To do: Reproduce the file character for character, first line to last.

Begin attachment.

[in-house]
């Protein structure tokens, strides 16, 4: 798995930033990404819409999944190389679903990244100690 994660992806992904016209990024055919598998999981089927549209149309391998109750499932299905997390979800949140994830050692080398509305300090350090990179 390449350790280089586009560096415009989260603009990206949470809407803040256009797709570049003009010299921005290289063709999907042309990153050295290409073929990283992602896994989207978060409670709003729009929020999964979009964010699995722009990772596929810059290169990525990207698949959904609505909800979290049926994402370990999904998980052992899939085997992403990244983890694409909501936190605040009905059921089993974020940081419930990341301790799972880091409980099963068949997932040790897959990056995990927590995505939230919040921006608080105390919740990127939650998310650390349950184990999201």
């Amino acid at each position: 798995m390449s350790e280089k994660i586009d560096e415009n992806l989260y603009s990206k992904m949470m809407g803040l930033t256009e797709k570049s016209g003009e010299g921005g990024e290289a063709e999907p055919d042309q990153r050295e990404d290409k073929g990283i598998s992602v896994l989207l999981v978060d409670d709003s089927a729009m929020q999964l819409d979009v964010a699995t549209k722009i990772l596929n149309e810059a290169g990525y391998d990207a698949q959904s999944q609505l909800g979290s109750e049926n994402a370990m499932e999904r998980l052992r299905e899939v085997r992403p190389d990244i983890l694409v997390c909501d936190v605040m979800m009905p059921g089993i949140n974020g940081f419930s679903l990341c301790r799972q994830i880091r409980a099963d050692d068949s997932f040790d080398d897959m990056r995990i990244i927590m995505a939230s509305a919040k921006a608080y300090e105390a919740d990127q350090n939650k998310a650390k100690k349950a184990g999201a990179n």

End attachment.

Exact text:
[in-house]
């Protein structure tokens, strides 16, 4: 798995930033990404819409999944190389679903990244100690 994660992806992904016209990024055919598998999981089927549209149309391998109750499932299905997390979800949140994830050692080398509305300090350090990179 390449350790280089586009560096415009989260603009990206949470809407803040256009797709570049003009010299921005290289063709999907042309990153050295290409073929990283992602896994989207978060409670709003729009929020999964979009964010699995722009990772596929810059290169990525990207698949959904609505909800979290049926994402370990999904998980052992899939085997992403990244983890694409909501936190605040009905059921089993974020940081419930990341301790799972880091409980099963068949997932040790897959990056995990927590995505939230919040921006608080105390919740990127939650998310650390349950184990999201």
């Amino acid at each position: 798995m390449s350790e280089k994660i586009d560096e415009n992806l989260y603009s990206k992904m949470m809407g803040l930033t256009e797709k570049s016209g003009e010299g921005g990024e290289a063709e999907p055919d042309q990153r050295e990404d290409k073929g990283i598998s992602v896994l989207l999981v978060d409670d709003s089927a729009m929020q999964l819409d979009v964010a699995t549209k722009i990772l596929n149309e810059a290169g990525y391998d990207a698949q959904s999944q609505l909800g979290s109750e049926n994402a370990m499932e999904r998980l052992r299905e899939v085997r992403p190389d990244i983890l694409v997390c909501d936190v605040m979800m009905p059921g089993i949140n974020g940081f419930s679903l990341c301790r799972q994830i880091r409980a099963d050692d068949s997932f040790d080398d897959m990056r995990i990244i927590m995505a939230s509305a919040k921006a608080y300090e105390a919740d990127q350090n939650k998310a650390k100690k349950a184990g999201a990179n």